“I know they have very specific ideas of what should be in and what shouldn’t and we’re gonna figure out ways in which we can meet in the middle. But there’s a statement of values around accountability that we’re gonna press for. And I feel confident that we’re gonna be able to make some changes in those contracts so we’re consistent with the reforms that are already in place and that are anticipated by the consent decree.’

Graham and Lightfoot are also on a collision course over the mayor-elect’s promise to abolish CPD’s error-filled gang database.

The FOP president agreed that changes are needed to make the gang database more accurate. But he argued that eliminating it entirely would jeopardize officer safety.

He also favors a return to the old “contact cards” in place of “investigatory stop reports” demanded by the ACLU.

“We need to be moving on. We cannot be tied up in minutia. We cannot be tied up in taking somebody off the street to go and enter these, and then face discipline if there’s a mistake made,” Graham said.

Adding further fuel to the fire, Graham acknowledged under questioning that the union representing rank-and-file police officers is helping to fund the appeal of the Chicago Police officer convicted for the murder of Laquan McDonald.

Why is that necessary when Jason Van Dyke, whom the union employed as a janitor, could be released in 33 months?

“There are a number of anomalies that occurred in this case — not to mention the fact that there was information that was not presented in court. Witnesses that should have been called were not called. And we certainly have some concerns about that,” Graham said.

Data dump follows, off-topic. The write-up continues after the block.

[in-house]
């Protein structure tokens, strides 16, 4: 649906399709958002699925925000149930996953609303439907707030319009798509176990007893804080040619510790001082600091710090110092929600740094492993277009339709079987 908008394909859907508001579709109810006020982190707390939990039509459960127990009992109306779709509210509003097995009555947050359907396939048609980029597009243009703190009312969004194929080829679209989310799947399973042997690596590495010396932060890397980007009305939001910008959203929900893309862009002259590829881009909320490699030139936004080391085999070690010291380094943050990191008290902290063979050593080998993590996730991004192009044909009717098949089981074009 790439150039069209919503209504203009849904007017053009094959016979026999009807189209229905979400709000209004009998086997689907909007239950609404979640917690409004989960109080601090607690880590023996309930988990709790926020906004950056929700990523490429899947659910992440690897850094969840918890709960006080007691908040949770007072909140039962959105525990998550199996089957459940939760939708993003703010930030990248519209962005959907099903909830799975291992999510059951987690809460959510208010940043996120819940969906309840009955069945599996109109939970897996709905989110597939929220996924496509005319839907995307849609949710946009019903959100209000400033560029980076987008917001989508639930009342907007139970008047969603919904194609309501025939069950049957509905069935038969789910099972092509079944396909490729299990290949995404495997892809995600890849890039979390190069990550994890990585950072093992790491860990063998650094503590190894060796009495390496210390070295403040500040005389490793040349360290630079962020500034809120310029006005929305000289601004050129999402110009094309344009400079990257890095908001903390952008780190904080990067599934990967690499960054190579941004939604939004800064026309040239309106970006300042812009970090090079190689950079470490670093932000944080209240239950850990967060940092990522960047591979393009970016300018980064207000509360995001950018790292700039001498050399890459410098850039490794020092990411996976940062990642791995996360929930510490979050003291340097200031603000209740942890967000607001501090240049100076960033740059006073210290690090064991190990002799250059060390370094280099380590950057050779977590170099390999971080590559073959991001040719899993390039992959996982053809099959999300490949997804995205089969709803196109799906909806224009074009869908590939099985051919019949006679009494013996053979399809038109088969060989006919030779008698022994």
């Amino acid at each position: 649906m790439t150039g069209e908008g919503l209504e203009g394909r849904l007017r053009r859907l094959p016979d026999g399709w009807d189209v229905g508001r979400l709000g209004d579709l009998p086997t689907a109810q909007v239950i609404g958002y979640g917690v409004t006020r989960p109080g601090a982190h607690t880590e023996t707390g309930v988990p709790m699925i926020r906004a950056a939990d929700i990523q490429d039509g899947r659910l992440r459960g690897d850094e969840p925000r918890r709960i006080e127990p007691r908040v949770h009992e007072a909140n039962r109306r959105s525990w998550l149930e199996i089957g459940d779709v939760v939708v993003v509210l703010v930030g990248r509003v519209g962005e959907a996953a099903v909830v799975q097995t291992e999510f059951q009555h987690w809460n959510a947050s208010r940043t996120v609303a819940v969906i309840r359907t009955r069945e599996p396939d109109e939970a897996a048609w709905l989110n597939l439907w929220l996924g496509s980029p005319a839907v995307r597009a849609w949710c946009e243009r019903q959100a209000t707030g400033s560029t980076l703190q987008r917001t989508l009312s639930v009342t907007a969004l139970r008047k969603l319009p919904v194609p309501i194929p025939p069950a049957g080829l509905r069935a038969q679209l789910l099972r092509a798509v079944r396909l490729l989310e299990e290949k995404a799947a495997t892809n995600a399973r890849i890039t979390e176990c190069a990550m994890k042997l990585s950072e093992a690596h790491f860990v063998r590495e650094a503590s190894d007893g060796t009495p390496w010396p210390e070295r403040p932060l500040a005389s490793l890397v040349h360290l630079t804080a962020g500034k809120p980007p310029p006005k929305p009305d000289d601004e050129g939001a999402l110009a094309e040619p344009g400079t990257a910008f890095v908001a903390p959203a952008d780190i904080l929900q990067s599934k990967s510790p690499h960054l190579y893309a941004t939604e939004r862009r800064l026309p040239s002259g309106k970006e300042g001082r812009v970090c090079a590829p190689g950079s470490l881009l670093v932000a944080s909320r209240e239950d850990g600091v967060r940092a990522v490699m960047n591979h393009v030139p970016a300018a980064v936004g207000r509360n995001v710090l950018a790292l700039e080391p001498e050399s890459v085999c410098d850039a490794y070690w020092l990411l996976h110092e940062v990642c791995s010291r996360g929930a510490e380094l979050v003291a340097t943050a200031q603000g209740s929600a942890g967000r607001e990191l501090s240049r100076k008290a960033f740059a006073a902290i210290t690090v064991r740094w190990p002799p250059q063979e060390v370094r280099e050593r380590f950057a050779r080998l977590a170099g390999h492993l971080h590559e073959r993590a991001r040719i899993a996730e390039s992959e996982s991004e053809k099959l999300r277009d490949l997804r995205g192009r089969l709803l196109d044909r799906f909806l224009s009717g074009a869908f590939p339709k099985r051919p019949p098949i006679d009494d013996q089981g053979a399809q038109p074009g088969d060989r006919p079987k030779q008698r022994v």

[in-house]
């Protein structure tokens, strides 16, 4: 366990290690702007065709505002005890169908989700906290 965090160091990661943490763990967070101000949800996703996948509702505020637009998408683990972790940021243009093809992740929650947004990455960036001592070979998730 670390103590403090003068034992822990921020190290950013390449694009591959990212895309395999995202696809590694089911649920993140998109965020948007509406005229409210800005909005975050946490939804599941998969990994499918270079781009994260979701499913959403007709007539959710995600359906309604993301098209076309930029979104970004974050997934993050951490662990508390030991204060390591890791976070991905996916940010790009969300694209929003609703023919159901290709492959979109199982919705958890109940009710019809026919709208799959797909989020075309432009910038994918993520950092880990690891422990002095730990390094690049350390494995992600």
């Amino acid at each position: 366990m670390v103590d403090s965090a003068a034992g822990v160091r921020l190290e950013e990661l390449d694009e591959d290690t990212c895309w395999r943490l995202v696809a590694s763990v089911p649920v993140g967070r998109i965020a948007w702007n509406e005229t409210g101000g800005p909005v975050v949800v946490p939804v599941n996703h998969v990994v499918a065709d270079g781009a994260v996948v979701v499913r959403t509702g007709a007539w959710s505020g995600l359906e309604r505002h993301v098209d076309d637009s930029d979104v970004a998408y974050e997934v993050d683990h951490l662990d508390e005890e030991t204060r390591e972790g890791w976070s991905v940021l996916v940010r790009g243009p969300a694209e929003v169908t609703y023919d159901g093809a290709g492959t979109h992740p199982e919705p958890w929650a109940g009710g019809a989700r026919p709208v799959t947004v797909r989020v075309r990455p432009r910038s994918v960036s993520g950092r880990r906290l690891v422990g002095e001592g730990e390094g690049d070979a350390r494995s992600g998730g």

“I certainly want to make sure that Jason gets a fair hearing in the appeal process and that his attorneys have every avenue in which to do that.”

During his City Club speech, Graham also escalated his war of words with embattled Cook County State’s Attorney Kim Foxx.

This time, it had nothing to do with the controversy that has swirled around Foxx ever since her office dropped disorderly conduct charges against “Empire” actor Jussie Smollett.

“What we’ve asked for from Kim Foxx and her office is to prosecute people. Not to be the defense attorney,” Graham said to a smattering of applause.

“I hope she suddenly realizes that this is what her job is and that she needs to do it. If she can’t, she needs to step down and let somebody else do it. She’s not the defense attorney. She’s not here to make social change . . . . She needs to prosecute people because what we have seen is an uptick in crime. We’ve seen a revolving door at the County Jail. The County Jail is becoming like a hockey penalty box.”

Tandra Simonton, a spokesperson for the state’s attorney’s office, responded that Foxx’s office has “charged the overwhelming majority of the felony cases brought by local law enforcement.” That includes, she said, 97 percent of vehicular hijackings; 97 percent of home invasions; and 92 percent of gun possession cases.

“From day one our focus is and always has been to ensure that the most violent offenders are off the streets and brought to justice so we can create safer, stronger communities across Cook County.”